RF: Someone else, a guy named Elmo, told us a similar story: that there is a "Master Water Tiger," as he calls it, that sends the young ones out to hunt in the waters. Elmo is adamant they’re not jaguars or giant otters, but are something very different. I wondered if it might be some sort of mustelid, but much, much bigger than known ones. And it's very aggressive, too. Ernest told us he was on a boat with his uncle once, when something grabbed the boat, shook it violently, and they had to hang onto the overhanging tree branches to avoid getting thrown into the water. Ernest's uncle said it was a water tiger.

NR: And what about this hairy man-thing: the Didi?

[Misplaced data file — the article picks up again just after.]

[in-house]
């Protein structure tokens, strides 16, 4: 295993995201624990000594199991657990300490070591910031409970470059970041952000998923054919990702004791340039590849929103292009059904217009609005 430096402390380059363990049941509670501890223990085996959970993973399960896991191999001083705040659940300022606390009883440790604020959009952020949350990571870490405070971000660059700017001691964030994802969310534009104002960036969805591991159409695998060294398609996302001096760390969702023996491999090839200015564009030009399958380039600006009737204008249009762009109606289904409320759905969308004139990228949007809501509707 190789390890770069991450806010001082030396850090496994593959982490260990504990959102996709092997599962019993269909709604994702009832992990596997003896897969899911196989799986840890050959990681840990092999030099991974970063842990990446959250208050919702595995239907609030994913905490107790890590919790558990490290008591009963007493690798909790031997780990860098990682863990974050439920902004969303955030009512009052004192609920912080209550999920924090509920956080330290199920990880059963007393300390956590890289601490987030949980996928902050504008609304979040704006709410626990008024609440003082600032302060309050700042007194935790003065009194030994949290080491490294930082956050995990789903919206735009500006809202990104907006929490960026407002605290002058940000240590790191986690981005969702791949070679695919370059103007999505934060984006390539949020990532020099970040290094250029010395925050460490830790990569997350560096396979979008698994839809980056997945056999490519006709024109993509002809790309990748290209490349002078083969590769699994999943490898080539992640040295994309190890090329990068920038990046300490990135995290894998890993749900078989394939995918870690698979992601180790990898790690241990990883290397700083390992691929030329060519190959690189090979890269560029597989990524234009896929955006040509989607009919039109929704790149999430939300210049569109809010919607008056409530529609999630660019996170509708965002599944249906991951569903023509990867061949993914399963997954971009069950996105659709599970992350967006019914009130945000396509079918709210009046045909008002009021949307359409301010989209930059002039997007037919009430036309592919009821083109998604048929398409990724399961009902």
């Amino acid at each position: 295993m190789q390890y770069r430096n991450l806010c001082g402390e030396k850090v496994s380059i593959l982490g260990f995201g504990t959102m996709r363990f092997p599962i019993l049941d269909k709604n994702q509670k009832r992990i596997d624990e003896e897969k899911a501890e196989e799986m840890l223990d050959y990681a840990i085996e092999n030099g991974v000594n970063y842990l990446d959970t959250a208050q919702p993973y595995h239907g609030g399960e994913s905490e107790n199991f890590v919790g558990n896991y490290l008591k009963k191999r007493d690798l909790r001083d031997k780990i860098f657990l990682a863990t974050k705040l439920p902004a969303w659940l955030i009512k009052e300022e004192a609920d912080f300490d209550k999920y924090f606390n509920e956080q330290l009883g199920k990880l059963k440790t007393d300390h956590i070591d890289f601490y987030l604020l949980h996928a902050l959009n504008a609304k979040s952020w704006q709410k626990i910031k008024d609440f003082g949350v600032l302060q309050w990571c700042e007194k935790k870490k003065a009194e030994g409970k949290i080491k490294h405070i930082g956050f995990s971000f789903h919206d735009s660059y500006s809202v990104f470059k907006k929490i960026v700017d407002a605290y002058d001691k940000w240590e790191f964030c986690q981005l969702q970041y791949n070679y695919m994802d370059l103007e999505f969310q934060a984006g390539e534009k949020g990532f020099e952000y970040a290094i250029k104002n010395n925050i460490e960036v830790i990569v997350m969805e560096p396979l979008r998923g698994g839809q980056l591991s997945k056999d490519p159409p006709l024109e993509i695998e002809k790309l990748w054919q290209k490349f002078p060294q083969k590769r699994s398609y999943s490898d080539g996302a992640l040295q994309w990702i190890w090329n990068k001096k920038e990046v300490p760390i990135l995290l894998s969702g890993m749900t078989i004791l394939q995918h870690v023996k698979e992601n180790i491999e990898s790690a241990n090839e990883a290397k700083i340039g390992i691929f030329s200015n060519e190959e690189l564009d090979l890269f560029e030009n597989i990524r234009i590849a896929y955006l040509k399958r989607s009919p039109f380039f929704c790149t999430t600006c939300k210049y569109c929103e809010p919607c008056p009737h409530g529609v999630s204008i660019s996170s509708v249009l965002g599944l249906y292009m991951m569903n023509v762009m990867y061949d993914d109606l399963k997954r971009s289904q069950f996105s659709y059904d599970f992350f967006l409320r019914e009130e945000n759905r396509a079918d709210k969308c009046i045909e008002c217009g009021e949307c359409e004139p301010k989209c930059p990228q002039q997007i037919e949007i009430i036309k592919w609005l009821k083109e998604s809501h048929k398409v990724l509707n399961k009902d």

RF: Well, before we went out there, we heard about this thing called the Didi, which was described as being enormous, covered in hair, and having large claws. This made me think it could actually have been some sort of surviving giant sloth. But when we got out there, everyone was adamant that the Didi is some sort of man, but covered in hair, and very similar to the Yeti or the Sasquatch.

RF: One story told to us dated from the 1940s, and was of a girl who got kidnapped by a Didi, lived with it, and apparently even had a half-breed child with it. Now, if that's true, that would imply the Didi is a hominid rather than an ape. The story was she eventually escaped on a hunter’s canoe, and when the male Didi saw her leave, he supposedly ripped the half-breed child to pieces in a rage. We heard a couple of stories like this - of the Didi supposedly kidnapping people.

RF: But, I do think it's possible that some of the Didi stories could well be mistaken sightings of giant sloths that have become confused with the real Didi. So, the legends and stories might be based on two real creatures, rather than just one.